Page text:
Connecting professional women is a powerful thing. For years we’ve sent handfuls of Adobe women to external conferences, from the Women in Technology Summit to the Anita Borg Grace Hopper Conference, and many others. It was a good investment; those who attended came back with new connections, they were recharged, inspired, and had new ways of thinking about their careers. But, as a team, we wondered if we could extend that impact even further.
It put us on a path to bring together 500 employees – mainly female, but there were some males too – from across the globe for our first-ever Adobe & Women Leadership Summit. We wanted to provide a forum for our employees to connect, focus on personal development and inspire attendees to pursue their passions. The speaker line-up included our CEO and Board of Directors, business and technical leaders, and thought leaders including Author Brene Brown, Black Girls Code Founder Kimberly Bryant and the engaging comedian Samantha Bee.
While we viewed the conference an experiment initially, with more than 1,100 employees applying for the 500 spots, the impact was even greater than I imagined. It gave us the opportunity to do three things that have increased our momentum with respect to diversity:
Reflect on Progress. Like many tech companies, we’ve been working hard to make our workforce more diverse, with efforts to improve the pipeline, our recruiting practices and the environment in which we work. Over the past year, we’ve made important moves like conducting an analysis to ensure equal pay for women in the U.S., extending family leave time, becoming more transparent with our diversity numbers and increasing support of coding immersion programs for women and minorities. Having a capstone event to bring it all together and showcase the investment sets the tone for the organization.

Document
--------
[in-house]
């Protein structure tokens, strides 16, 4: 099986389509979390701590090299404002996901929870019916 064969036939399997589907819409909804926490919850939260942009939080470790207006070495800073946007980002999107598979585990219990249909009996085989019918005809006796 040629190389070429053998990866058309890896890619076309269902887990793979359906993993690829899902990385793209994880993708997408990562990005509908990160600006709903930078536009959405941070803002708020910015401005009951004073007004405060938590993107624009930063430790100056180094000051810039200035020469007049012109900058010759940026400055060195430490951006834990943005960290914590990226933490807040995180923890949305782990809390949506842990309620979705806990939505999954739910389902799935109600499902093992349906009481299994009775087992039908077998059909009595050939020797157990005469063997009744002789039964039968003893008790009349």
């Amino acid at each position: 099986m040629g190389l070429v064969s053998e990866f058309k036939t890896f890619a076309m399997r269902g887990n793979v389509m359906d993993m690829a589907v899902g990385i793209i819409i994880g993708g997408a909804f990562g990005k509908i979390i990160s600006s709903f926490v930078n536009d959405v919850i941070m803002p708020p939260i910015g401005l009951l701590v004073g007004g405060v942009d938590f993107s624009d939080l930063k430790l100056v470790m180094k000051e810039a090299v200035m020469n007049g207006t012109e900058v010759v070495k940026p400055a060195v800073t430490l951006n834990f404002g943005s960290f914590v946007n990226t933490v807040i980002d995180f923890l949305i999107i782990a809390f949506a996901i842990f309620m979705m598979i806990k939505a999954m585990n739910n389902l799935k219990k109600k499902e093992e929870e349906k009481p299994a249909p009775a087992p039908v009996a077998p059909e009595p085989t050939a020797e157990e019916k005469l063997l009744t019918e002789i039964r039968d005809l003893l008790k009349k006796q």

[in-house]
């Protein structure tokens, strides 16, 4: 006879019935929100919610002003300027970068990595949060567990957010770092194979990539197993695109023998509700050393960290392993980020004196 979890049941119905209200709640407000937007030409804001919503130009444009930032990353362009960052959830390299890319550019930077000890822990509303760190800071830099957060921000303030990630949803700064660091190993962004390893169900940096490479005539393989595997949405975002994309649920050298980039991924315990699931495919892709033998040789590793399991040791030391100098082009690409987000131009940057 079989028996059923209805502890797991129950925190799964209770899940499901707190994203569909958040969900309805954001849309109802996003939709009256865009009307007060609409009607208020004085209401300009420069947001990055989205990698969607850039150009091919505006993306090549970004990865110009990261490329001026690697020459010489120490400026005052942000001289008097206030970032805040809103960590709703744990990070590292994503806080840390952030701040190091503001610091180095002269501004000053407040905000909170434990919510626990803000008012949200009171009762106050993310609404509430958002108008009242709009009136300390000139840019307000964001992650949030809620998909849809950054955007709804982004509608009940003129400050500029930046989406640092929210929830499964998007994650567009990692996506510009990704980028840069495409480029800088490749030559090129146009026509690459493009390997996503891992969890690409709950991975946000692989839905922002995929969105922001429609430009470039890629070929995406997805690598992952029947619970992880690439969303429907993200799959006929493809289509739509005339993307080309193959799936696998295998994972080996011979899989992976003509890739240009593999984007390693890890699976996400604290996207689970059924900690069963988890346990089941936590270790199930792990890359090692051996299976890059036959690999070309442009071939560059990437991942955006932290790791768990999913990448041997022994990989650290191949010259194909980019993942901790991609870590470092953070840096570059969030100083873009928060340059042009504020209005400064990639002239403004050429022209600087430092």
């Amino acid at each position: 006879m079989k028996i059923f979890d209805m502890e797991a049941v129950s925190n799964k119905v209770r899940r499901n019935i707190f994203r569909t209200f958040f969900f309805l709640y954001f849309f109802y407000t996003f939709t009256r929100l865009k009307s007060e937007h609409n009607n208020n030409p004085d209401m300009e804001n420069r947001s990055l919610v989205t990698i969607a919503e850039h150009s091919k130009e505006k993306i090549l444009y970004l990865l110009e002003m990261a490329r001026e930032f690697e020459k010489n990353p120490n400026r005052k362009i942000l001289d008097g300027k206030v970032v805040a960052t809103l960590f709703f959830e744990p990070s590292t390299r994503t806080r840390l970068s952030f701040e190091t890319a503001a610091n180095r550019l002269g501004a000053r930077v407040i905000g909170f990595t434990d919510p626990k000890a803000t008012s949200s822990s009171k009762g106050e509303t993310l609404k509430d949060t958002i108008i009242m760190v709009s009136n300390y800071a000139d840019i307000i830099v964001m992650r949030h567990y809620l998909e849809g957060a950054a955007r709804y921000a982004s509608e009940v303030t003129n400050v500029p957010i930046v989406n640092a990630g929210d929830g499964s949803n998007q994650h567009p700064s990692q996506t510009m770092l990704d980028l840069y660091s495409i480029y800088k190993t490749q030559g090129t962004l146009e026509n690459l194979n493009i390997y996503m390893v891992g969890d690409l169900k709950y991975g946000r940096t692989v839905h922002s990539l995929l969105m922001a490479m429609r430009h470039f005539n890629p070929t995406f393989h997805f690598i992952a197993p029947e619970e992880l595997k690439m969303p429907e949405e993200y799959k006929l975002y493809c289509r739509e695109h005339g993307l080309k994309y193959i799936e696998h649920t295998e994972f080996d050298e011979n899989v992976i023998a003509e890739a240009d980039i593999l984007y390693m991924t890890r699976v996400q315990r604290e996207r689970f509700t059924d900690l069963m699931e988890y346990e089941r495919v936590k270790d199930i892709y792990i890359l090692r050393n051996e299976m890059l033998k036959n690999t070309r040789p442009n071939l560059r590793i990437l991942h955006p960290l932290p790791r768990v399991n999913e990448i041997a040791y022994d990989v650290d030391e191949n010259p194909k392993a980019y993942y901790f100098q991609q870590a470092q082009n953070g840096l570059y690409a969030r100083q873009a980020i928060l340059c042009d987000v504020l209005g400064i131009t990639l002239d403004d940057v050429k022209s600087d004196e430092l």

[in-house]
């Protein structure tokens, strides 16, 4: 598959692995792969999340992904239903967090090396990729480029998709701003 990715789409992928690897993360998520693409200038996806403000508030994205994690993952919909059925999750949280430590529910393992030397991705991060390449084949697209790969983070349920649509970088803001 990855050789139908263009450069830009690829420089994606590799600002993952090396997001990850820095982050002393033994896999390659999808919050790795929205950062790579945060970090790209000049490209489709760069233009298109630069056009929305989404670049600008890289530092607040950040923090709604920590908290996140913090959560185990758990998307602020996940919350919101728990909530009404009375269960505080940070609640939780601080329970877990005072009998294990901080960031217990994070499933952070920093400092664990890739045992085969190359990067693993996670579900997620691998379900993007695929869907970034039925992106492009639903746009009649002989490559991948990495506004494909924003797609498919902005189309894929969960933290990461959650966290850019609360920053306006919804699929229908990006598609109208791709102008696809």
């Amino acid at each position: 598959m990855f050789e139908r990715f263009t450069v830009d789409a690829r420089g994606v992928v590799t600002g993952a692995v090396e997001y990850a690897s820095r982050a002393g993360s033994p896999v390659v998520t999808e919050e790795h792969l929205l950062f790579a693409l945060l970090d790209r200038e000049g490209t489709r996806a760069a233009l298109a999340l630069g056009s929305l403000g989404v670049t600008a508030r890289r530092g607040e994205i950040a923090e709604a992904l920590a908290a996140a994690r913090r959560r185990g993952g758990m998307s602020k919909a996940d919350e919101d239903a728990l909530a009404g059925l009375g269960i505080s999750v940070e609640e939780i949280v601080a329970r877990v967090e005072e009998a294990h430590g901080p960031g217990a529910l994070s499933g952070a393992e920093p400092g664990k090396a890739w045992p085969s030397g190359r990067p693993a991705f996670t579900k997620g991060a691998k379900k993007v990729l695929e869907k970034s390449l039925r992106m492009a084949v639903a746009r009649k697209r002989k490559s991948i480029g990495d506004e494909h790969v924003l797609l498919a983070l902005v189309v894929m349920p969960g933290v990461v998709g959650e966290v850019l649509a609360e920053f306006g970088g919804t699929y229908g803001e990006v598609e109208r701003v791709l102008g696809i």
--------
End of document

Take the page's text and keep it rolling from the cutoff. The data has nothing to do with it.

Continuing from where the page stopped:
Develop a Stronger Community. With the rise of social apps (LinkedIn, Facebook, Twitter etc), we can sometimes be more connected with colleagues externally vs. internally. The value of building internal community for an IP-based company is critical. Your internal colleagues understand the landscape and can advocate, mentor, and offer actionable advice to advance your career in the unique place that is your company. It has been so gratifying to hear the stories of employees who met new colleagues from other functions, sites or geographies and the plans to keep building the connections.
Commit to Doing More. When you are standing on a stage in front of hundreds of employees, with thousands more tuning in online, it drives you to ensure you are doing enough. For Adobe, we committed to our employees that we’ll be working to expand our equal pay analysis to other regions. In line with this, we’ve signed the U.S. White House’s Equal Pay Pledge – an initiative to engage the business community to help close the national pay gap. Finally, we’re going to offer our extended family leave benefit to additional countries and we’re developing programs for “re-boarding” – onboarding for our returning employees — options for employees coming back from an extended leave, such as after having a child.
So how did this experiment work out? We had a room brimming with people and thousands more watching online, and I continue to hear about the impact it made on attendees. It was a day I’ll never forget, it was so rewarding to know that we had energized an internal community and created a movement to build stronger communities that support the growth, development and success of women at Adobe.
One of our keynotes, Brene Brown wisely told us to “Get in the arena,” meaning that we should get off the sidelines watching and take a risk to move business forward. I thrive “in the arena” and it reinforced the role that I will continue to embrace of driving change and opportunity for our employees that results in the further success of our business. Our inaugural Women’s Summit was a milestone in achieving that – I’m looking forward to the next one.
For more on Adobe’s diversity programs visit: www.adobe.com/diversity.html